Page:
Though I’ve only recently started to read Penrose’s Wrexford and Sloane Regency-set mysteries, they quickly became favourites, with anticipation for the next book to drop into my e-reader. Though beset by the clean-up/book orders/final reports weeks of another school-year end, I joyfully crawled into Charlotte and Lord Wrexford’s world (whose first name still eludes, by the way, but a strong hint in this volume) during my meagre leisure time.
Wrexford and Sloane #4 is as reader-sigh-worthy satisfying as were the previous ones. In this case, I admit to muddle-headedness concerning the financial machinations surrounding the murder (never a head for the numbers, that’s me). The publisher’s blurb will elucidate way better than I:
When Lady Cordelia, a brilliant mathematician, and her brother, Lord Woodbridge, disappear from London, rumors swirl concerning fraudulent bank loans and a secret consortium engaged in an illicit—and highly profitable—trading scheme that threatens the entire British economy. The incriminating evidence mounts, but for Charlotte and Wrexford, it’s a question of loyalty and friendship. And so they begin a new investigation to clear the siblings’ names, uncover their whereabouts, and unravel the truth behind the whispers.
As they delve into the murky world of banking and international arbitrage, Charlotte and Wrexford also struggle to navigate their increasingly complex feelings for each other. But the clock is ticking—a cunning mastermind has emerged . . . along with some unexpected allies—and Charlotte and Wrexford must race to prevent disasters both economic and personal as they are forced into a dangerous match of wits in an attempt to beat the enemy at his own game.
Hmmm, all is correct, except for “Charlotte and Wrexford also struggle to navigate their increasingly complex feelings for each other” … um, nope, it’s obvious they’re in love. With Charlotte’s past of a if-not-failed-then-disappointing marriage and Wrexford’s emotional reticence, maybe they have a tad trouble admitting their feelings, but what they are and who they’re for, clear as a lake on a windless day.
Two reasons dominate my love for Penrose’s series: the merry-band who work together, with Charlotte and Wrexford at their core, for justice and the relationships among them. Oh, there’s no doubt I adore Charlotte and the handsome, raven-haired, green-eyed Wrexford, but for sheer aplomp and delight, nothing matches Charlotte’s adopted sons, former-street-urchins, “The Weasels,” so-called by Wrexford. Penrose added a pet hound, Harper, to the two and they are now perfection, especially when this volume adds MOAR street urchins, Alice the Eel Girl, Skinny, et al. Street urchins are Wrexford and Charlotte’s project, collecting waifs along their investigations’ ways, giving them a better life and enriching their own by adding to the people they love. That is the series’s glue: bringing justice in a swashbuckling Scarlet-Pimpernel and merry-band way and taking care of each other, bonded in friendship and love. Is it idealized, YES, thank the reading gods who look after those formerly lost in litfic’s murky lugubriousness.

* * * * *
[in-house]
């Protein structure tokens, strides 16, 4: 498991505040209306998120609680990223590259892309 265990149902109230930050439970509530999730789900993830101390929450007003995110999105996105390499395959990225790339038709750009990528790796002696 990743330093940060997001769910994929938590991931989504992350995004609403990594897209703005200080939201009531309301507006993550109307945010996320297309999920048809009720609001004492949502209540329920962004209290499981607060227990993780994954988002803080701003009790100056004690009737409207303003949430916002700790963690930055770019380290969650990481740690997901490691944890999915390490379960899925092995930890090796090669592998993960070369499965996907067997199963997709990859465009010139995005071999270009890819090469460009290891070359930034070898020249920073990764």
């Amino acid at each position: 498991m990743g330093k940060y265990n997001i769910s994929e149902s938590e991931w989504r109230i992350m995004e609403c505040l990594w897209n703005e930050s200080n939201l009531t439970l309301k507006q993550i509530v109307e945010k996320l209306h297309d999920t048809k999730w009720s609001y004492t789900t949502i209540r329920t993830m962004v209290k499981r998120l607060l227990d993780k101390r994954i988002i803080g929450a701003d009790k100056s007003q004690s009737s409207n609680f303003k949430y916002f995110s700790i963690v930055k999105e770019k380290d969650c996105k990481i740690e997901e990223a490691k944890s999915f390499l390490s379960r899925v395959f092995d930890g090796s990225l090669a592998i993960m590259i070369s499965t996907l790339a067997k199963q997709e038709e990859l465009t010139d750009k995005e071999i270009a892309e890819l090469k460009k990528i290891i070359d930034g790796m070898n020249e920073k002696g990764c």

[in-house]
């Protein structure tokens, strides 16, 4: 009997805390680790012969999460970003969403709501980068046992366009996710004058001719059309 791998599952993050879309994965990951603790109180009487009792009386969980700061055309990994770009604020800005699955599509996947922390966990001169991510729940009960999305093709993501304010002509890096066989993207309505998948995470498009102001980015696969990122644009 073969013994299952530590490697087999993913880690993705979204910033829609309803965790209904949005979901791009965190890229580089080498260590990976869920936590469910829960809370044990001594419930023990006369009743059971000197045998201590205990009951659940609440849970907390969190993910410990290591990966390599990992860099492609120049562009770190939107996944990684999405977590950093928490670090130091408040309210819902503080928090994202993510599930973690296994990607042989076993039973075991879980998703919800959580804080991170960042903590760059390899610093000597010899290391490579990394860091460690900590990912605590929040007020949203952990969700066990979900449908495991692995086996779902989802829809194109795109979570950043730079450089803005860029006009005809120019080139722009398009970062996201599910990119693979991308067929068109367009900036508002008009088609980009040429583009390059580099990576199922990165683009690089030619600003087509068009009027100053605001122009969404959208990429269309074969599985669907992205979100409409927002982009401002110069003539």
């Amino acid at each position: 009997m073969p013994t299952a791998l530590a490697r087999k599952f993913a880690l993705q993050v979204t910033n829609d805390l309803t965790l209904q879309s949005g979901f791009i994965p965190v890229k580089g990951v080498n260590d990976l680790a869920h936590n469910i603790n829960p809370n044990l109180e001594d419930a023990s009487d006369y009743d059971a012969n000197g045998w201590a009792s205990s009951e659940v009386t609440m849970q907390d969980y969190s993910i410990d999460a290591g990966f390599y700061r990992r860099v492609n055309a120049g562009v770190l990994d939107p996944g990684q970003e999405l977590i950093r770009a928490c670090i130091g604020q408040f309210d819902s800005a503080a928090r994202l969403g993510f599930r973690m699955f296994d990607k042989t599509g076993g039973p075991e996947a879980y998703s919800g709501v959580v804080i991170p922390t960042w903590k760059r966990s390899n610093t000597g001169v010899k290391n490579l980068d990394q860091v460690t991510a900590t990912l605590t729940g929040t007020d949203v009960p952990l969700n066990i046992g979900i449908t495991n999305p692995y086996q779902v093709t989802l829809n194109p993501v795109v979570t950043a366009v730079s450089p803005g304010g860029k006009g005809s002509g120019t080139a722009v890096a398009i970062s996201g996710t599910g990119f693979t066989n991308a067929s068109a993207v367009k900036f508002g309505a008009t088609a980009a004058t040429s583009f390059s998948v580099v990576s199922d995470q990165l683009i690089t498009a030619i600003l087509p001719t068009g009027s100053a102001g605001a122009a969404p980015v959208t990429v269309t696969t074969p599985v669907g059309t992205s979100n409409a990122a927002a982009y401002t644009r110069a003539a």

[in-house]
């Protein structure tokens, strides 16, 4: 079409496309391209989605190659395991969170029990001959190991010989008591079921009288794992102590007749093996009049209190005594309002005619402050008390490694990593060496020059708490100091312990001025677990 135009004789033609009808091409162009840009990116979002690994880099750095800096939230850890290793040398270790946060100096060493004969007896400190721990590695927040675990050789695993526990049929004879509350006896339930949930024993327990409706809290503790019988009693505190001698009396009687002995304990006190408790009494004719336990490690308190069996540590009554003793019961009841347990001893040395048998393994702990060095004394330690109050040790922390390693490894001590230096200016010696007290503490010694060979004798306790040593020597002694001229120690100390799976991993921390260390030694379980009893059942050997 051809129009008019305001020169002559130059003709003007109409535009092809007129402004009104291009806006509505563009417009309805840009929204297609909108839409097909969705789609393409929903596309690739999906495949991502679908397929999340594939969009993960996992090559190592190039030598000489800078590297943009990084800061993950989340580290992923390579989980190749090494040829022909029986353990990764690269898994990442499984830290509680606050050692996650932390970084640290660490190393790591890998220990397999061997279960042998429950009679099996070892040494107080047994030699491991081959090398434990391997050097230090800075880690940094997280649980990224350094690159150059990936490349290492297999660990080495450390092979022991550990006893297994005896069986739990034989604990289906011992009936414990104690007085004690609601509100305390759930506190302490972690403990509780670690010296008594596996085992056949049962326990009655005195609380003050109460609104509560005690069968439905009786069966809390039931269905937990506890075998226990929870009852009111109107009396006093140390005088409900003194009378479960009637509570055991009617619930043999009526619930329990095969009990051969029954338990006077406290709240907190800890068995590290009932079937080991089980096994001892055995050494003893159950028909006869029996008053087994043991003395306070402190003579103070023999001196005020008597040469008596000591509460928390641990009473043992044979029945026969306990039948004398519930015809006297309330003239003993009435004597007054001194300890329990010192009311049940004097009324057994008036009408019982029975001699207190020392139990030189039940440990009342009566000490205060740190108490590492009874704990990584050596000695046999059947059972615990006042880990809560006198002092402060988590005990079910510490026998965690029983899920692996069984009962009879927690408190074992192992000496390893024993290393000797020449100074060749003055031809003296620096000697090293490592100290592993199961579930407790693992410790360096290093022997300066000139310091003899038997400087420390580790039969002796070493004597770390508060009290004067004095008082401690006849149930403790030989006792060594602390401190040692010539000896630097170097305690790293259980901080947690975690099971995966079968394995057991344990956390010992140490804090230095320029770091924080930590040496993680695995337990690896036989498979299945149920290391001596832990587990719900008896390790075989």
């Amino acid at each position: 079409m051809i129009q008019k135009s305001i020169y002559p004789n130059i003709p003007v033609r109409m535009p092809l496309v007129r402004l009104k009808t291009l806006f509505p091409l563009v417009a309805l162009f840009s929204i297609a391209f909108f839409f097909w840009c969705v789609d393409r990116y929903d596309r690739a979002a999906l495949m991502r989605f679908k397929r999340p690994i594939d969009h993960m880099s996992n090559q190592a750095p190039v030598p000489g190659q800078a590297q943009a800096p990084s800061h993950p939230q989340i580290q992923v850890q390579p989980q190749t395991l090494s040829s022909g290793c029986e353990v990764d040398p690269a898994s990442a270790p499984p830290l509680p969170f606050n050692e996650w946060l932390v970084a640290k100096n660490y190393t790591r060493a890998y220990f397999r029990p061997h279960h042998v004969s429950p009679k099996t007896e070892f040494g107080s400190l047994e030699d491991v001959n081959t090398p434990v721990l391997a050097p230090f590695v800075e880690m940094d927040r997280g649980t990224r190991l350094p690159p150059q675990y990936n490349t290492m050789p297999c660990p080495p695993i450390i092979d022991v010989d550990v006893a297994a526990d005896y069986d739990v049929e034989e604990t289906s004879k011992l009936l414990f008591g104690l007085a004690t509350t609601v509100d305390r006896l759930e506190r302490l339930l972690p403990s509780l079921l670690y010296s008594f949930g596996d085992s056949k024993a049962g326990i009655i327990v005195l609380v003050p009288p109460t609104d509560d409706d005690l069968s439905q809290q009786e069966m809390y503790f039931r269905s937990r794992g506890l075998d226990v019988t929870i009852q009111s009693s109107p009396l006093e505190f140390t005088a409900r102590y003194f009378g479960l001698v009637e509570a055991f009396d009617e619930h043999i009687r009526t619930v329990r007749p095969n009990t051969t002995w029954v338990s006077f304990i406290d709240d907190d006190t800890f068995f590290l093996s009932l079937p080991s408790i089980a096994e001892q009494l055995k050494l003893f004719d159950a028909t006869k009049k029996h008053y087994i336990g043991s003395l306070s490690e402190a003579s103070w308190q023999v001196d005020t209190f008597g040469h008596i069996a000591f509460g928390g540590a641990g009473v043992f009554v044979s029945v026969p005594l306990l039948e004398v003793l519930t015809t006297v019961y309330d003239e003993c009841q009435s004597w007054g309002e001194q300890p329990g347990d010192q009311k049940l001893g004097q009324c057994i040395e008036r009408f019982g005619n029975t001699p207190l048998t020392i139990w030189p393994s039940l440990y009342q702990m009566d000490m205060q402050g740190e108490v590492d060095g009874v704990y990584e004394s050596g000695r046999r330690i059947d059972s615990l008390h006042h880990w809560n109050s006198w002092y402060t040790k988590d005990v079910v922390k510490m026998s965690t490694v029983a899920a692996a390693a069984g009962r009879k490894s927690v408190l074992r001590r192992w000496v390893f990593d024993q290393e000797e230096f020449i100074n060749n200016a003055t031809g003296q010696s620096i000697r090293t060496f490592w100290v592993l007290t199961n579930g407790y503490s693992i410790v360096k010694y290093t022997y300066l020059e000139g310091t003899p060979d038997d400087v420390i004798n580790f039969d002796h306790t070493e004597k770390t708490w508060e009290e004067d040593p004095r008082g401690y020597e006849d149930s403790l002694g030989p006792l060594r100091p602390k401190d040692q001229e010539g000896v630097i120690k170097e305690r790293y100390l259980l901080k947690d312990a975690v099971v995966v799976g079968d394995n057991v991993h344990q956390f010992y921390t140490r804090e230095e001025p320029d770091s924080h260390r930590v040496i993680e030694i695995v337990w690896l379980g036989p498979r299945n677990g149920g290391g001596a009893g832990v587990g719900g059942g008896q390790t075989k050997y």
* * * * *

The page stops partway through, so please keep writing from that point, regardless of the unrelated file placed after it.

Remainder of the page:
Penrose’s series contains myriad strengths. Reading the author’s note, her research and historical knowledge are impressive. The financial “havey-cavey,” as The Weasels are fond of saying, is brought to light and comes alive for the reader. (The other series equalling this strength would be C. S. Harris’s Sebastian St. Cyr.) Moreover, Penrose immerses the reader in a good mystery yarn and doesn’t neglect her characters’ emotional depth. Charlotte and Wrexford start the series solitary and near-friendless, emotionally inhibited; therefore, one of the series’s pleasures is to watch them with an ever-expanding circle of friends, a community of the like-minded, children to care for, to love and who love them, and to find each other, initially as allies and friends, eventually, romantic partners. There are faithful servants whose lives are enriched by their employers instead of exploited; in this volume, animals join the fray and circle and ever-present are McClellan’s (Charlotte’s lady’s maid/cook/friend) ginger biscuits, The Weasels’ favourite. In this particular volume, I especially loved Penrose moving the merry band to Wrexford’s country estate, which added barn-puppies and beautiful country-side descriptions. As for the final scene, long time coming and thoroughly misty-eyes- and sigh-worthy.
I recommend you start the series with book one, Murder on Black Swan Lane while I wait, fingers drumming impatiently, for Murder at the Royal Botanic Gardens, coming in September. In the meanwhile, consulting Miss Austen, we deem Murder at Queen’s Landing “a mind lively and at ease,” Emma.
Andrea Penrose’s Murder at Queen’s Landing is published by Kensington Books. It released in September of 2020 and may be found at your preferred vendor. I am grateful to Kensington Books for an e-galley, via Netgalley, for the purpose of writing this review.